Fender Hot Rod DeVille Michael Landau 212 Review
A supremely versatile two-channel pedal platform.
Players who like pedals will love Fender’s new Hot Rod DeVille ML 212, a 60-watt, 6L6-powered 2x12 combo designed in collaboration with session ace Michael Landau. Design changes to satisfy Landau’s predilections make this a very different DeVille—and a fantastic platform for effects.
Hot Rod DeVille ML is part of Fender’s “Inspired By” series, a product family based on real-world modifications to Fender gear by pro players. Landau, a tone colorist, used a stock DeVille for years as a canvas for his pedals. But to Landau, master volume controls sound “artificial.” He’s also no fan of channel switching, contending that an EQ setting for one channel doesn’t always work for a second channel using the same tone circuit. So instead of switching between two channels, the ML 212 enables switching between two volume settings on a single channel.
2015 vs. 1966
Lacking master volume, the DeVille ML 212 recalls vintage Fender designs. Its dual 6L6 power section has been modified for extra headroom, and with 60 watts on tap, it has enough horsepower for any stage. There’s a bright switch for the first volume control, and a boost setting for the second volume. The included footswitch allows selection of each volume and the boost.. The speakers are 70-watt 12" Celestion V-Types. Meanwhile, the amp’s internal variable bias control means it’s easy to re-bias the amp after swapping tubes.
I auditioned the ML 212 with a humbucker-equipped Fender Esquire reissue, a ’73 Strat, and a ’68 Les Paul Standard. I also set the ML 212 alongside my 1966 blackface Fender Twin Reverb with vintage Celestion speakers. As much as I love my Twin, the newcomer kicked its butt in versatility and tonal purity, though they tie for headroom and fast response. The ML 212 was quieter, too (though after 48 years of service, the Twin is entitled to a little sonic dyspepsia).
I went for Landau-like settings, or at least my perception of them: volume controls at 3.5 and 5, bass at 6, mids at 5, treble at 7, reverb at 3, and presence at 4.5. Here the amp sounded sweet and snappy.
Landau’s signature guitar is a Stratocaster, so no surprise that the ML 212 and my well-worn single-coil critter took to each other. In the first volume mode, individual notes rang with more sustain and definition than on my old Twin. (Sorry, kid—I still love ya!) While the amp is voiced to cater to the bridge pickup in particular, I loved its lush, warm neck-pickup sound. My bridge pickup was bright and cutting, but less piercing than on my Twin at similar levels. The brightness control’s effect seemed miniscule here, though it lent high-end focus and made the output seem slightly less compressed.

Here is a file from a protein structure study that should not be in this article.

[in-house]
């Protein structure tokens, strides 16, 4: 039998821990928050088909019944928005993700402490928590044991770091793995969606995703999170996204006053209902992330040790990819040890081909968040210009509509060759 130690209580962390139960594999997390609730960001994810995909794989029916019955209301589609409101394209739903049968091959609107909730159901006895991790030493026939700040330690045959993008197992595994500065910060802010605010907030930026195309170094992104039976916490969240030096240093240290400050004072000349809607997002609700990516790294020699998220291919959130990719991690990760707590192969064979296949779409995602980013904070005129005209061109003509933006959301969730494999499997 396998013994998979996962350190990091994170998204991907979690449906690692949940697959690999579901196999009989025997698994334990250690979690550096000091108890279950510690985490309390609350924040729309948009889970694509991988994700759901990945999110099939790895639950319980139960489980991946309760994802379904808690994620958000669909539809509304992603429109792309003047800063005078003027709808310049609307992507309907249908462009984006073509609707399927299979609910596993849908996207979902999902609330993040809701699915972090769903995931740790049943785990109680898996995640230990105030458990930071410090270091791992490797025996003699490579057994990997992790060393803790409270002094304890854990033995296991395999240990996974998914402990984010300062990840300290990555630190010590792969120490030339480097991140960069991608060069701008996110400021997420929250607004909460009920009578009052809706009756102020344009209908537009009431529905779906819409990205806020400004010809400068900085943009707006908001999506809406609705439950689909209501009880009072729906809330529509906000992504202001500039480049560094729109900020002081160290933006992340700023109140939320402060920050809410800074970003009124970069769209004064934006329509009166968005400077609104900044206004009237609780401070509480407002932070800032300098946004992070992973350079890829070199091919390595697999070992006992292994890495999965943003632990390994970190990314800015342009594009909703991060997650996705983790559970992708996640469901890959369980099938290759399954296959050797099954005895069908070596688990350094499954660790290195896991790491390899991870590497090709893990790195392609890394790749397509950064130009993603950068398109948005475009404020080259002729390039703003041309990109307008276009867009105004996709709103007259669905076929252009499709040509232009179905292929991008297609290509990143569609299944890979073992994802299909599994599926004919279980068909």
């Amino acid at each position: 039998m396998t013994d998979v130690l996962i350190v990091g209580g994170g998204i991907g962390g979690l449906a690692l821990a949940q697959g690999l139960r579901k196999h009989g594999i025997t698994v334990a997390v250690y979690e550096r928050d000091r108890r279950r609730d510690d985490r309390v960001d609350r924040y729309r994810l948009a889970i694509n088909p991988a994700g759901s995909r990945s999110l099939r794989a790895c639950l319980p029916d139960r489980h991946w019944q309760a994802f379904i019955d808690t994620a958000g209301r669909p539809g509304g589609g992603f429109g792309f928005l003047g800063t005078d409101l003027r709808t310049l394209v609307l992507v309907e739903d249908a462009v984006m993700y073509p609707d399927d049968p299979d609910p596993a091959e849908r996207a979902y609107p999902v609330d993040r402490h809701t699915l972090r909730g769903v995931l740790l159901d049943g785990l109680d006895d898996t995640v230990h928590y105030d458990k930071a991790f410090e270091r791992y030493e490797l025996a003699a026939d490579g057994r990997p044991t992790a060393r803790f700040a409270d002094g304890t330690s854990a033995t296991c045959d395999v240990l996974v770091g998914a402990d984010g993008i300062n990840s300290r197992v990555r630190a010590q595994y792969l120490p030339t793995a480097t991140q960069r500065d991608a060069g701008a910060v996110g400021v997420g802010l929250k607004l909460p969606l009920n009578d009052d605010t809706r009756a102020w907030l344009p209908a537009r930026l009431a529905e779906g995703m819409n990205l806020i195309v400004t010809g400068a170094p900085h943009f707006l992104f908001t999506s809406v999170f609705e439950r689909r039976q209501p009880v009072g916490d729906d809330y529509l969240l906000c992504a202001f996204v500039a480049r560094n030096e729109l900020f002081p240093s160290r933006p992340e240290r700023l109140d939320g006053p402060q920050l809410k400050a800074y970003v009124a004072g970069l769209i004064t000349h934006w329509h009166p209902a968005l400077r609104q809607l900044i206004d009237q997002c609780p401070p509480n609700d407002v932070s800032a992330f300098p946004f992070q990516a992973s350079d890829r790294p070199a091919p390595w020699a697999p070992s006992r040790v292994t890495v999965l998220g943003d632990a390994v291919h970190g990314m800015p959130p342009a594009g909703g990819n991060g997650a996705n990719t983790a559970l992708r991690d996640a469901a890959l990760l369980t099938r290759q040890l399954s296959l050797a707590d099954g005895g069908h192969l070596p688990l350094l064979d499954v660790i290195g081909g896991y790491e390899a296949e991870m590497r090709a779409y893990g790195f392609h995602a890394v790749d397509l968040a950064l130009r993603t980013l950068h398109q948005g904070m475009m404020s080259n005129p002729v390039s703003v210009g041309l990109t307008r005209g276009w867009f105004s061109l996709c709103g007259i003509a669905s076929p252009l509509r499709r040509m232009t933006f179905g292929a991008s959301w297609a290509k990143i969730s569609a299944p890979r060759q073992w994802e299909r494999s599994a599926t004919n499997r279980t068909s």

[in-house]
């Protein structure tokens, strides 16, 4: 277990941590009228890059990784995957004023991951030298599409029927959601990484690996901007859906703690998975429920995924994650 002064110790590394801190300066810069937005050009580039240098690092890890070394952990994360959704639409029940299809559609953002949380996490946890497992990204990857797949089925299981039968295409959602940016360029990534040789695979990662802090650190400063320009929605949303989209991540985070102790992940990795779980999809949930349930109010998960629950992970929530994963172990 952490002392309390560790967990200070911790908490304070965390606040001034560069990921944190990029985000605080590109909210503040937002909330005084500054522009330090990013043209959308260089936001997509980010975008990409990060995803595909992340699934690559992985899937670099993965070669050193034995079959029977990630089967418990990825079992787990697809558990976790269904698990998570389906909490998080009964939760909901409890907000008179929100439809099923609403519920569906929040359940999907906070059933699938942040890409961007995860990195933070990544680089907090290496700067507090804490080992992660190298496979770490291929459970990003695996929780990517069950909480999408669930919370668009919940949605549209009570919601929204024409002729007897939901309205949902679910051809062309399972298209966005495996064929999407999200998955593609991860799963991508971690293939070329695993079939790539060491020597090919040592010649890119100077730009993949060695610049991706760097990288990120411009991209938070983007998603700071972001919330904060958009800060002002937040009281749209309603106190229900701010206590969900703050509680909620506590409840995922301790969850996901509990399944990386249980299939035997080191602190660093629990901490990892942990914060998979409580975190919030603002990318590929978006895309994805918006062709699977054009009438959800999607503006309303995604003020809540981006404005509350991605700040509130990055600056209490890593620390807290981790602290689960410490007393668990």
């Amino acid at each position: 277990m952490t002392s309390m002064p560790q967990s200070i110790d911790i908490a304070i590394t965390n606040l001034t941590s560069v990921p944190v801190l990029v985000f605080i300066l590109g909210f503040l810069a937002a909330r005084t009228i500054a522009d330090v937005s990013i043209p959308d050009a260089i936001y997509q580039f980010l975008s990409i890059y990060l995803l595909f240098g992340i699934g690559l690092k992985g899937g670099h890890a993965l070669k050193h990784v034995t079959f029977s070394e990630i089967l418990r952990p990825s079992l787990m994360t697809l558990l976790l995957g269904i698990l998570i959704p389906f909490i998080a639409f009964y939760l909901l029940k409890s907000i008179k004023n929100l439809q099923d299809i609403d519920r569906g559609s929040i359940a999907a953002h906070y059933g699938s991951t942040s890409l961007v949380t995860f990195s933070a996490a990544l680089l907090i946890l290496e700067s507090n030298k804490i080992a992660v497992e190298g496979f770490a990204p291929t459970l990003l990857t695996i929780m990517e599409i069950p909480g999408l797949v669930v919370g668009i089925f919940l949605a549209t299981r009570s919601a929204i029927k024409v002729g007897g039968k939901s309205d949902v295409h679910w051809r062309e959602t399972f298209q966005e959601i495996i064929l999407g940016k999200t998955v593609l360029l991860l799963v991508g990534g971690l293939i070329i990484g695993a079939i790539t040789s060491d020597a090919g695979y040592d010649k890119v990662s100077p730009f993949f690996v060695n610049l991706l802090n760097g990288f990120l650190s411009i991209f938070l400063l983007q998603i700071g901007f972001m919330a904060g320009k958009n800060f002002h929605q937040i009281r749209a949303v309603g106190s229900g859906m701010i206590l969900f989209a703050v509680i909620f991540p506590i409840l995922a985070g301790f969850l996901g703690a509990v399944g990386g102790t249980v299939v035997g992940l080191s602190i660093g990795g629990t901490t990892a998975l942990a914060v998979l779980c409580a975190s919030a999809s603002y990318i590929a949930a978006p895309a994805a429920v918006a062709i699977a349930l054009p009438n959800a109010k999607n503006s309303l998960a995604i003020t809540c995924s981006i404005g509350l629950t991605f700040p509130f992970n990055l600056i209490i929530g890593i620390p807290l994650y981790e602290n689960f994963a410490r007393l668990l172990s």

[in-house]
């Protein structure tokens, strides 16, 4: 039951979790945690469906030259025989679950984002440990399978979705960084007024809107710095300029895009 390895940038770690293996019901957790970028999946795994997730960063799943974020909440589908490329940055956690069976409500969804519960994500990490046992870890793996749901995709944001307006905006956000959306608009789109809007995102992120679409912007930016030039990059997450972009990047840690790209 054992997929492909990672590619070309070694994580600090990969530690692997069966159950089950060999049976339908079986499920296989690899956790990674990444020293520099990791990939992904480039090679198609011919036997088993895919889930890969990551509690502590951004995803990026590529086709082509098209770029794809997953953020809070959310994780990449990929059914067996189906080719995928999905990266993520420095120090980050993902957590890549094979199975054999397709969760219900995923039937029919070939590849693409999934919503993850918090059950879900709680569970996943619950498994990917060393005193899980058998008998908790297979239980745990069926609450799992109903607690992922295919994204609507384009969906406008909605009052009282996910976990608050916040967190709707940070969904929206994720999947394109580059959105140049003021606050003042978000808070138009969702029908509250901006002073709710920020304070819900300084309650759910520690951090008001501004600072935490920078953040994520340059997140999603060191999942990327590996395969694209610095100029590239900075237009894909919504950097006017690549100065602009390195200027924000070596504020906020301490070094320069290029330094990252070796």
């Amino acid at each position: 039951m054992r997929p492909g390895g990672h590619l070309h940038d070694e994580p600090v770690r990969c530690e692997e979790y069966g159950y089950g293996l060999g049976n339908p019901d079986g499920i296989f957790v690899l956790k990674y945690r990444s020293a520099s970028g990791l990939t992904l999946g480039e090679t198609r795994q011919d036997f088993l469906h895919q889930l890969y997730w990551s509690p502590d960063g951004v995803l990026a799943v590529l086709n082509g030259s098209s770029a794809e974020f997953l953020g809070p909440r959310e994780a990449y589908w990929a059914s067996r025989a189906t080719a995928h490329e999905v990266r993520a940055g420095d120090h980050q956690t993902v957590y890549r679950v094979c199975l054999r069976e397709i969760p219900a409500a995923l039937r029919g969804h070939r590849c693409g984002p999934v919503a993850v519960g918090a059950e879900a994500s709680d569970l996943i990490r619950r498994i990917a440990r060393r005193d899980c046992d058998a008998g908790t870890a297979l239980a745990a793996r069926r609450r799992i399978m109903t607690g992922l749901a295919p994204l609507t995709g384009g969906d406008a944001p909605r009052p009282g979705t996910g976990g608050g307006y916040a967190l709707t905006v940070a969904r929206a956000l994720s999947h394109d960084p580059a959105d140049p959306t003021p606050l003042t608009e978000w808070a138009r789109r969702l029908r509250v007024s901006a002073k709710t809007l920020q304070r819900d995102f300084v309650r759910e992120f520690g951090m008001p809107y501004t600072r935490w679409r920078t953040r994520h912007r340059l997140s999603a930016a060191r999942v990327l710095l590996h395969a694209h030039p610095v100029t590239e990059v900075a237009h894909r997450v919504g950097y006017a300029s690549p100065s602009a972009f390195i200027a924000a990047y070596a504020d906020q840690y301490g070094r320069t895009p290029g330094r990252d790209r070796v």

The amp’s second volume mode provides a louder, prouder version of the same sound. That’s probably what a lot of us want in a channel-switching amp: more of what we already like. Kudos to Landau and Fender for realizing this simple vision.
The benefits of the boost function were modest to my ears, though I noticed more subtle harmonic bloom on each note. It’s debatable how perceptible this would this we be playing live with a band, but it sounded lovely in my practice room, and probably would in the studio as well.
Fender’s boast that the DeVille ML is a superior pedal platform is justified, especially when single-coils are involved. Whether I threw the crunch of a MW FuzzyTone, the purr of a Tube Screamer, or the roar of a Big Muff into the mix, the DeVille ML’s fundamental character remained intact. Modulation effects were especially articulate, and delay—well, I love delay, and I really loved adding it to the DeVille’s classy voice.
Results with the Les Paul were quite different, and occasionally disappointing. Humbuckers made the amp less smooth and more snarling, probably due in part to the Celestions and the amp’s knack for accentuating sustain. Crunchy neck-pickup rhythms sounded tough, but for most other applications, the Gibson/DeVille tandem was less nuanced. The boost didn’t add the same harmonic special sauce that it did with single-coils, and the Les Paul sounded piercing in the bridge position, though I could partially compensate with the Gibson’s tone knobs. (Interestingly, my Esquire with a late ’60s Gibson humbucker sounded more complex. Maybe the DeVille ML just doesn’t like mahogany.)
The Hot Rod DeVille ML 2x12 is beautifully built, thoughtfully conceived, and voiced perfectly for single-coil pickups. It makes using effects feel like working with paint, providing a transparent backdrop for bold colors. The volume-level switching is a brilliant solution for guitarists who simply want “louder”—not “different”—when they switch channels. If you love vintage-style single-coil tones, the ML 212 may be the modern Fender amp of your dreams. And at $1,099, it’s an absolute bargain compared to boutique alternatives.
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